Archive for March, 2011

WHEN BUTTONS ARE PUSHED

March 25, 2011

 Have you noticed people’s buttons getting pushed lately? Some respond with anger, frustration or depression. Others find that finger pointing, denial and avoidance are easier than talking things through.

 Opportunities abound to deal with issues, but some prefer to ignore the elephant in the room. It would take more than new glasses to correct that vision.

 Changing perspective helps: step back emotionally and observe in a detached way. This reminds you not to take it personally. But what should you do about it?

 Ask yourself: Is there something to get out of it, something to learn? Or is the point to get out of it and leave?

 And what’s the best action to take? This depends on the circumstances. But driving yourself bonkers and making yourself wrong only leads to a dead-end street.

 A lovely woman sent me a very ugly email. She wrote about demonic forces and people we once knew. She couldn’t be friends with me anymore because I was still associated with them, even though I wasn’t for years.

 Weeks later she apologized. Because of past injustices inflicted on her by this group, her deep pain was triggered. She obviously wasn’t herself when she wrote it.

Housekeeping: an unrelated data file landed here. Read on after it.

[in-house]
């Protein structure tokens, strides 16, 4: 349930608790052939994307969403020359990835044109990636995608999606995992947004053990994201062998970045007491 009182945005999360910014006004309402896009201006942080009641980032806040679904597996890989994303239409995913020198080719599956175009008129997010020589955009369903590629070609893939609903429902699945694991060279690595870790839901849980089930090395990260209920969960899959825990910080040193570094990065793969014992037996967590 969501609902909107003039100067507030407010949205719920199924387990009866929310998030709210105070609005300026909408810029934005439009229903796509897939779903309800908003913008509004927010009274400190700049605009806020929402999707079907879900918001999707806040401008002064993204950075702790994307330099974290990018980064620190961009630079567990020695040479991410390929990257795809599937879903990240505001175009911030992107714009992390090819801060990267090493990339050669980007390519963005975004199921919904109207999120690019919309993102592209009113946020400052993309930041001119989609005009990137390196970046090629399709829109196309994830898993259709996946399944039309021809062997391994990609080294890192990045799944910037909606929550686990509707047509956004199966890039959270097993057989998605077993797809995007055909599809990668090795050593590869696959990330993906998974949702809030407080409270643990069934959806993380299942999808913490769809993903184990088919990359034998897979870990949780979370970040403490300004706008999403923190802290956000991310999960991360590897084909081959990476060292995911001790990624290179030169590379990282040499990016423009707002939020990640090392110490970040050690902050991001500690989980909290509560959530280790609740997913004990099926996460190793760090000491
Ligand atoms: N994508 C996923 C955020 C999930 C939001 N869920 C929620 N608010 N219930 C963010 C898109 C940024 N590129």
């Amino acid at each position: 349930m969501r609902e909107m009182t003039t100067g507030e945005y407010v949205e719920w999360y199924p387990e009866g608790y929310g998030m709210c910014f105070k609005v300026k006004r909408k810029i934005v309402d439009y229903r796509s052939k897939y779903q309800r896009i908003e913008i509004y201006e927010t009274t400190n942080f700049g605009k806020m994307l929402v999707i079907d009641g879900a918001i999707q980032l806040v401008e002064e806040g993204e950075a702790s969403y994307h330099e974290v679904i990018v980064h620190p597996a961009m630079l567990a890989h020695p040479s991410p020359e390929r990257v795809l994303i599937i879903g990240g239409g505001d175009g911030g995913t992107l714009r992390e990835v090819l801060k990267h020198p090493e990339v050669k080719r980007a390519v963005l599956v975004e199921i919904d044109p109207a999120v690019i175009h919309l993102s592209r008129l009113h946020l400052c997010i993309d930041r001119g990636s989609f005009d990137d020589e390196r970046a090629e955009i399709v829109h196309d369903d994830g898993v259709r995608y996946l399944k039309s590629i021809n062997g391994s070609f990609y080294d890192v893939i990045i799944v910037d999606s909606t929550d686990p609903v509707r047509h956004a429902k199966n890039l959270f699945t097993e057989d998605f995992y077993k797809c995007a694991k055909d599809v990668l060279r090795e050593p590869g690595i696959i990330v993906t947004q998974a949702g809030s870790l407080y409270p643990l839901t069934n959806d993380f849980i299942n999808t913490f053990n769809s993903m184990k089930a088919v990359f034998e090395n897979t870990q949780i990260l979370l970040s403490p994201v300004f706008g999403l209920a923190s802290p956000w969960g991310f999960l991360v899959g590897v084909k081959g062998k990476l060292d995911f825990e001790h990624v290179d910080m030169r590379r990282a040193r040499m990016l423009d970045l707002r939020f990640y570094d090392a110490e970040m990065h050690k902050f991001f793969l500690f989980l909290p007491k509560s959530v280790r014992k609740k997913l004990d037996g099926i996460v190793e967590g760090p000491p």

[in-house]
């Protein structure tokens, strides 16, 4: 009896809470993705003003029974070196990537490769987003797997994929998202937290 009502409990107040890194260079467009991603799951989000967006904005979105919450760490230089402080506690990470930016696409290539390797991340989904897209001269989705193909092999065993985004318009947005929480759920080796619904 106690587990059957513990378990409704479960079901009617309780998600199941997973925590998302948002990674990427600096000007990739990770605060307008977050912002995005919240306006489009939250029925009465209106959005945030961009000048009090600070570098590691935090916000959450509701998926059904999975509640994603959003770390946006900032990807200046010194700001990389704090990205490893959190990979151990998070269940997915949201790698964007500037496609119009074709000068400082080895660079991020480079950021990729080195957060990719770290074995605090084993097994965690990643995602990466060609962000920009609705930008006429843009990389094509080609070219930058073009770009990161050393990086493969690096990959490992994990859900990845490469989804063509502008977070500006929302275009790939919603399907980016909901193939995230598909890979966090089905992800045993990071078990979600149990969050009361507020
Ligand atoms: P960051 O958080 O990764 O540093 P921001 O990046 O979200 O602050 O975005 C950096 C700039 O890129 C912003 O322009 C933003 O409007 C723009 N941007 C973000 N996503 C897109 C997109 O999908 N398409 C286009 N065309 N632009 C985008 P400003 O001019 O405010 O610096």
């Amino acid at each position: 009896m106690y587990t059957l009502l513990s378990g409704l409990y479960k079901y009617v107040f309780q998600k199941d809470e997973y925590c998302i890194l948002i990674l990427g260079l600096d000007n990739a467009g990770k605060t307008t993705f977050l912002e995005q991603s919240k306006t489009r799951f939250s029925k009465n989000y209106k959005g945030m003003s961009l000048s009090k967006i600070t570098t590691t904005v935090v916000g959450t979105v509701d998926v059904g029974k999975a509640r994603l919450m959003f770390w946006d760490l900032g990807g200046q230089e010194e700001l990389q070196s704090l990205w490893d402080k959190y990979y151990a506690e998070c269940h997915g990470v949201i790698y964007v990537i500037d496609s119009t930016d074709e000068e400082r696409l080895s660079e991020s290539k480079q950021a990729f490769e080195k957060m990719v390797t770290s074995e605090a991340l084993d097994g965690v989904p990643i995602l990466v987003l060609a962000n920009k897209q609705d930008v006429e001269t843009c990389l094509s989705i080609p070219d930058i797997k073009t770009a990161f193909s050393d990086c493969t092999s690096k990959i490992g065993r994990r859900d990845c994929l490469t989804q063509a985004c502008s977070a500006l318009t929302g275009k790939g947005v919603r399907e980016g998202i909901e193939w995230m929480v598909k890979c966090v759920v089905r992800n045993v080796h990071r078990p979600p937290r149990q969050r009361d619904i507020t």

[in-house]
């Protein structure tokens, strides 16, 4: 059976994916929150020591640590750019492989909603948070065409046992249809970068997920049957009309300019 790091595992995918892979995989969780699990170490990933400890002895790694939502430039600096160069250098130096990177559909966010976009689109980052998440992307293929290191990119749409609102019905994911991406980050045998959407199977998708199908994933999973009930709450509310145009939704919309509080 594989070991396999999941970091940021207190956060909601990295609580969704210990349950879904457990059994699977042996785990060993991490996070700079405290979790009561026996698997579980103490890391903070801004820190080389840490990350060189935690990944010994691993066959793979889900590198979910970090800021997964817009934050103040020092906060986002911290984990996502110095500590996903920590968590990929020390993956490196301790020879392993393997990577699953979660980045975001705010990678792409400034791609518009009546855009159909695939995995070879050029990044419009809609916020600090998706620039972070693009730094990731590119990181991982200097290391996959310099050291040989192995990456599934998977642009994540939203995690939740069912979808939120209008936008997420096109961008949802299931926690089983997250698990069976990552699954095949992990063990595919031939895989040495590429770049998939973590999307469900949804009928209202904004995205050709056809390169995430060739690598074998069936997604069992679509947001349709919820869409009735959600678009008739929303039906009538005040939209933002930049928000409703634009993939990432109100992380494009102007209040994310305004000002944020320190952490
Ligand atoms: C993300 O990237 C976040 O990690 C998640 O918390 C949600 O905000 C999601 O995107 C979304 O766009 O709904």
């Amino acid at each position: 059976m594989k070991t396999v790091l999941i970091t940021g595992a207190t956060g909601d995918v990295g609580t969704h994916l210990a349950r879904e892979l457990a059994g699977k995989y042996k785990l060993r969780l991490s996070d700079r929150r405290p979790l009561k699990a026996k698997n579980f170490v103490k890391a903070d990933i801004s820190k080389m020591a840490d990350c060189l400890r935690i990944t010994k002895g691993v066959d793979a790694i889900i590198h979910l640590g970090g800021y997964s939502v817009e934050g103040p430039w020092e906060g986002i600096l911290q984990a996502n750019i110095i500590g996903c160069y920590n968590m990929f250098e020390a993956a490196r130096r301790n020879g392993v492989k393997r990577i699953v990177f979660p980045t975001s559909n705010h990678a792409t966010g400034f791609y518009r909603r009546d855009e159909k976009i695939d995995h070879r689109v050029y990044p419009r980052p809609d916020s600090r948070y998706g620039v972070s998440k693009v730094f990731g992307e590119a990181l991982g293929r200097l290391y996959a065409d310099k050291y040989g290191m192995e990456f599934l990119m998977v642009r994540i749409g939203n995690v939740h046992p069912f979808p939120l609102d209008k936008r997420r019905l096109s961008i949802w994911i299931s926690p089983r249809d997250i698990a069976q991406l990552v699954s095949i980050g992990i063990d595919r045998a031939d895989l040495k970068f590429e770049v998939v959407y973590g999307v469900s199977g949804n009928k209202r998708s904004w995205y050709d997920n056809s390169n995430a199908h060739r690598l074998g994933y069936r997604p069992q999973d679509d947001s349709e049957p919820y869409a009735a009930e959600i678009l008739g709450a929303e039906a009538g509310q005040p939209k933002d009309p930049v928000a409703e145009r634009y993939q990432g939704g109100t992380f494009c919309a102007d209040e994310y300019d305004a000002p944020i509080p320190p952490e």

The point? I got out of it lessons of compassion; forgiveness; grace; and not judging as people make mistakes.

The action? Let go of the past and move on. We renewed our friendship.

 A few months later she sent another email explaining how she couldn’t be my friend because of my involvement with these same people.  

 The point? Get out of it. When people create too much drama and repeat patterns that they’re not shifting, it’s often best to step back.

The action? Don’t respond. Bless the situation and relationship and let them go.

 Here are tips on what you can do when buttons are pushed. Oh well, I can honestly say I’ve learned each one by doing the opposite.

 You can choose to push the easy button instead by using the following:

  1. Breathe deeply in a relaxed way.
  2. Step back emotionally and observe rather than become enmeshed with the story.
  3. Listen to what’s being expressed and understand their perspective.
  4. Let go of a need to be heard, validated and to express your viewpoint.
  5. Ask yourself that even if you don’t like it: Why is it essential that others should think the way you think they should?
  6. Tune in to your gut – what do you feel is true and the best action to take?

 “Forgive them for they know not what they do.” Then take action.

 Warning: using these tips will not give you the emotional exhilaration received from feeling right; trying to fix or rescue people; feeling victimized; having your ego stroked; expressing anger; trying to control; or the comfort of familiarity from reliving your sad story.

 It will:

  • Bring you peace of mind and heart
  • Awaken you to greater wisdom and awareness
  • Honor others even if you’re sure they’ve lost their mind
  • Reclaim your time and energy to enjoy life and pursue your goals
  • Bring you better results in the long run.

 My cousin just called. “Be sure to tell people that everyone needs some silly in their lives and that laughter is the best medicine.” Thanks, Sharon, for the best ideas. Don’t take things too seriously. It’s all good.

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READY FOR A CHANGE? 5 STEPS TO MAKE IT EASY

March 15, 2011